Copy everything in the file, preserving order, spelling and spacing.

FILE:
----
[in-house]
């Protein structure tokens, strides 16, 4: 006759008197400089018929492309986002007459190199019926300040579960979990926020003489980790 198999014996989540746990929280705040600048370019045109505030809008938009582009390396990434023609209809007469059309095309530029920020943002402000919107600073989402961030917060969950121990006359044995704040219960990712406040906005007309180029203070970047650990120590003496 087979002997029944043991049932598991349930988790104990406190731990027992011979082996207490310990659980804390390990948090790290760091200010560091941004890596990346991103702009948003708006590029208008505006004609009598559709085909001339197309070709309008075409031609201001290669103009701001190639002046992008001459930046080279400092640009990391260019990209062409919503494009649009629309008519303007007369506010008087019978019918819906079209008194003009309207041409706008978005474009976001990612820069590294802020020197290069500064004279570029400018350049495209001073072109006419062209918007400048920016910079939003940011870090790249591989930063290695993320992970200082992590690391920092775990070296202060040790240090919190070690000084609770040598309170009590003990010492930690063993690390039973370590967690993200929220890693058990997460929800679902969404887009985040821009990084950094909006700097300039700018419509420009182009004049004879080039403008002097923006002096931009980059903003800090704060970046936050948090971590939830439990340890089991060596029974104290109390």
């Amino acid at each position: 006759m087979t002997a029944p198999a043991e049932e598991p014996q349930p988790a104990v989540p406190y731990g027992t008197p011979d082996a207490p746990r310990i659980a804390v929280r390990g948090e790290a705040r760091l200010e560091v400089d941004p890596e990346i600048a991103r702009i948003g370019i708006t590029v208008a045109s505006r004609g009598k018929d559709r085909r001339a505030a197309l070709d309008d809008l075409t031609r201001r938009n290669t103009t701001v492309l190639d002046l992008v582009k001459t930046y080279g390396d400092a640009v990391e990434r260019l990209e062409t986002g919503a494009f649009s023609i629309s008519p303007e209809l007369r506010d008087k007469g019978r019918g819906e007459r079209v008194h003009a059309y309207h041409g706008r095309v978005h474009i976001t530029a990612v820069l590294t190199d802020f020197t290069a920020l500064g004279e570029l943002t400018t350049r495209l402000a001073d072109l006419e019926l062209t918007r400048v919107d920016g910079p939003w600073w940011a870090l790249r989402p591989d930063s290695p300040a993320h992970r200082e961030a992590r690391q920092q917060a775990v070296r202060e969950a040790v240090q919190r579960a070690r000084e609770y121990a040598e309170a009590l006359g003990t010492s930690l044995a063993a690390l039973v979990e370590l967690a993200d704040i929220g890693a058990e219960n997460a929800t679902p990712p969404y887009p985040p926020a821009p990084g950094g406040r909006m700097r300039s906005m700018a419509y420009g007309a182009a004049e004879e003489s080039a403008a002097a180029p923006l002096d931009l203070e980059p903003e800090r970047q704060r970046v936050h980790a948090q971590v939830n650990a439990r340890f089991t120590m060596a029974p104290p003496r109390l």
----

[in-house]
């Protein structure tokens, strides 16, 4: 006759008197400089018929492309986002007459190199019926300040579960979990926020003489980790 198999014996989540746990929280705040600048370019045109505030809008938009582009390396990434023609209809007469059309095309530029920020943002402000919107600073989402961030917060969950121990006359044995704040219960990712406040906005007309180029203070970047650990120590003496 087979002997029944043991049932598991349930988790104990406190731990027992011979082996207490310990659980804390390990948090790290760091200010560091941004890596990346991103702009948003708006590029208008505006004609009598559709085909001339197309070709309008075409031609201001290669103009701001190639002046992008001459930046080279400092640009990391260019990209062409919503494009649009629309008519303007007369506010008087019978019918819906079209008194003009309207041409706008978005474009976001990612820069590294802020020197290069500064004279570029400018350049495209001073072109006419062209918007400048920016910079939003940011870090790249591989930063290695993320992970200082992590690391920092775990070296202060040790240090919190070690000084609770040598309170009590003990010492930690063993690390039973370590967690993200929220890693058990997460929800679902969404887009985040821009990084950094909006700097300039700018419509420009182009004049004879080039403008002097923006002096931009980059903003800090704060970046936050948090971590939830439990340890089991060596029974104290109390």
């Amino acid at each position: 006759m087979t002997a029944p198999a043991e049932e598991p014996q349930p988790a104990v989540p406190y731990g027992t008197p011979d082996a207490p746990r310990i659980a804390v929280r390990g948090e790290a705040r760091l200010e560091v400089d941004p890596e990346i600048a991103r702009i948003g370019i708006t590029v208008a045109s505006r004609g009598k018929d559709r085909r001339a505030a197309l070709d309008d809008l075409t031609r201001r938009n290669t103009t701001v492309l190639d002046l992008v582009k001459t930046y080279g390396d400092a640009v990391e990434r260019l990209e062409t986002g919503a494009f649009s023609i629309s008519p303007e209809l007369r506010d008087k007469g019978r019918g819906e007459r079209v008194h003009a059309y309207h041409g706008r095309v978005h474009i976001t530029a990612v820069l590294t190199d802020f020197t290069a920020l500064g004279e570029l943002t400018t350049r495209l402000a001073d072109l006419e019926l062209t918007r400048v919107d920016g910079p939003w600073w940011a870090l790249r989402p591989d930063s290695p300040a993320h992970r200082e961030a992590r690391q920092q917060a775990v070296r202060e969950a040790v240090q919190r579960a070690r000084e609770y121990a040598e309170a009590l006359g003990t010492s930690l044995a063993a690390l039973v979990e370590l967690a993200d704040i929220g890693a058990e219960n997460a929800t679902p990712p969404y887009p985040p926020a821009p990084g950094g406040r909006m700097r300039s906005m700018a419509y420009g007309a182009a004049e004879e003489s080039a403008a002097a180029p923006l002096d931009l203070e980059p903003e800090r970047q704060r970046v936050h980790a948090q971590v939830n650990a439990r340890f089991t120590m060596a029974p104290p003496r109390l």